Now that we've all put away our “What I'd like to do with $656 million” lists, it's time to get back to the grind. But just in case the Mega Millions lottery prize climbs sky high again, you should reduce the number at the top of that list since the IRS will be expecting a portion of the payout, too.
Gambling winnings are always taxable, whether they are from the historic $656 million or just a few bucks from a slot machine. That doesn't mean taxpayers always report it, especially when it's just a nominal chunk of change.
Casinos and racetracks are required to report winnings that pass a certain threshold. With slot machines and bingo, casinos must report any single payout of $1,200 or more on W-2G. Noncash prizes, such as a car or a vacation, are reported at their fair market value. In the lottery, winnings of $600 or more are reported if they are 300 times the original bet. But remember, each lottery ticket you buy is considered an individual bet.
Reporting Wins and Losses
If you get lucky and win more than the threshold, you will be asked to provide your personal information, including your social security number, to report the winnings to the IRS.
Gambling winnings of more than $5,000 from sweepstakes, wagering pools, lottery, poker tournaments, and a few others are subject to a 25% income tax withholding. Winnings from bingo, slot machines, and keno are usually not subject to withholding.
Remember that even if withholding is not required, you may need to make estimated tax payments to avoid the underpayment penalty. If you refuse to provide your Social Security number, the house can withhold up to 28% of your winnings for taxes—this applies to bingo, slot machines, and keno as well. We'll have to assume this is how James Bond claims his money.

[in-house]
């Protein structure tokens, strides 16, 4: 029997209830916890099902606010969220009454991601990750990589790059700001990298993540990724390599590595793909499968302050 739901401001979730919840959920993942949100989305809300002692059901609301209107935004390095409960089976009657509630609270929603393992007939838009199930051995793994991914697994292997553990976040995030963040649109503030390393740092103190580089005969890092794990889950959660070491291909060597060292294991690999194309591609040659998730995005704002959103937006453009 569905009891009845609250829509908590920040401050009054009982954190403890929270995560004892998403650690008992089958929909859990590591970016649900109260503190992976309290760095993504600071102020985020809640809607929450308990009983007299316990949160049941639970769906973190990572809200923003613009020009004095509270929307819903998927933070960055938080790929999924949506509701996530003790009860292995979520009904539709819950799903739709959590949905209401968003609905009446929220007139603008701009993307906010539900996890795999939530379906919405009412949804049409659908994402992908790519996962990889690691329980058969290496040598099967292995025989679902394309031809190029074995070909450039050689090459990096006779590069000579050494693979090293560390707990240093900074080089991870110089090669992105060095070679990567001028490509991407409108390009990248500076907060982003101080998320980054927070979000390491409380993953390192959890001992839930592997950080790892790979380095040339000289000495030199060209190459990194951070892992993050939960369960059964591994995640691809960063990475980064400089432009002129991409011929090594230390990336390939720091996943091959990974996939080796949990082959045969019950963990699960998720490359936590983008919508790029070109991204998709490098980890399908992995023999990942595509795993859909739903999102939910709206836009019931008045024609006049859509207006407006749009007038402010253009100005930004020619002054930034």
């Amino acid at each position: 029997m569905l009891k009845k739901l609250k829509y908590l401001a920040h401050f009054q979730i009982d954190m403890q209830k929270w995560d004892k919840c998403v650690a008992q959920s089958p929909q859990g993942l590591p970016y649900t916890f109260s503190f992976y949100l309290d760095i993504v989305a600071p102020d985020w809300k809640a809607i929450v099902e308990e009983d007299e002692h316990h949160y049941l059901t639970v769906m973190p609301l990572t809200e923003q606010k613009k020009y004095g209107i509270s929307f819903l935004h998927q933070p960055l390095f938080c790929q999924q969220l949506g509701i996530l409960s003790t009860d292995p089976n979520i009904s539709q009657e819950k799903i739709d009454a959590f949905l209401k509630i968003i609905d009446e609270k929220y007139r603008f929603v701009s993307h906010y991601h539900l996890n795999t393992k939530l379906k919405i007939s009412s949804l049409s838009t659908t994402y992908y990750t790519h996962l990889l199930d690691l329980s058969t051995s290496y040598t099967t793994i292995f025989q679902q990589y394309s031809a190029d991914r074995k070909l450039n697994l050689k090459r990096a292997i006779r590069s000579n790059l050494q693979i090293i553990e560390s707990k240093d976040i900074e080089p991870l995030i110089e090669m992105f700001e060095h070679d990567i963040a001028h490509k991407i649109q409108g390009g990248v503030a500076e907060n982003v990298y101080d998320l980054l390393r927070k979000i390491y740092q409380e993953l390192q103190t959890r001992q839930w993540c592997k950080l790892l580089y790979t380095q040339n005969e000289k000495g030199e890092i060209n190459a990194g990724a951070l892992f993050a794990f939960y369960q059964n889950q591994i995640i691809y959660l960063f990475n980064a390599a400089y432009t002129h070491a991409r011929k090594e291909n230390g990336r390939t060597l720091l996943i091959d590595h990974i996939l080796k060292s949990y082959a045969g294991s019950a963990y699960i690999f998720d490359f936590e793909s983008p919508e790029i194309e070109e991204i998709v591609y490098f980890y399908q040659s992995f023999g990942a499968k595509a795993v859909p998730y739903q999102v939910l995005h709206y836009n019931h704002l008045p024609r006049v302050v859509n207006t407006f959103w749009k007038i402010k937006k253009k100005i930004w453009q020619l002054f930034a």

If you do win some money in a casino, chances are you also lost some at the same casino. As they say, “the house always wins.” If you find yourself in this situation, know that the IRS allows you to deduct gambling losses to the extent of the winnings as “miscellaneous expenses” on Schedule A where itemized deductions are reported.
If no winnings are reported, the losses are not deductible. You can make sure you keep all this information by keeping a rewards card with one casino or keeping track of your wins and losses with a gambling log. If you itemize your deductions, then you can count any money you spend on lotto tickets as a gambling loss.
Professional gamblers have slightly different filing requirements. If you gamble regularly for your livelihood and perform the activity in a businesslike manner, the winnings and losses would be reported as ordinary income/loss on schedule C.
Taking an Annuity or Lump Sum?
For big lottery winners, the situation gets a little more complicated. They can choose to receive less of their money in a lump sum or receive the whole amount over a number of years as an annuity.
If you take the annuity, then how much the IRS ends up taking can be affected by future tax laws, making the IRS rates unpredictable. But at least you'd get the whole amount—in this case, $656 million.
If you take a lump sum from the March 2012 jackpot, the actual jackpot you would receive is $474 million after accounting for future cashflows. The IRS will then automatically withhold the maximum allowable rate of 25% for federal taxes on that new amount.
It doesn't always end there—depending on your tax rate in the state in which you live, another chunk of up to 12% may be withheld. For those of you who live in California, New Hampshire, Pennsylvania, Tennessee, Texas, South Dakota, and Washington, that's the end of the story. Your states do not have income tax on lotteries. However, for those who live outside of those states, your winnings would be further taxed at the state level.
While some of this might sound confusing, especially with changes in laws on both federal and state levels—take heart—if you end up a big lottery winner, you can always pay someone else, such as a tax attorney or accountant, to stay on top of the laws and do the math for you.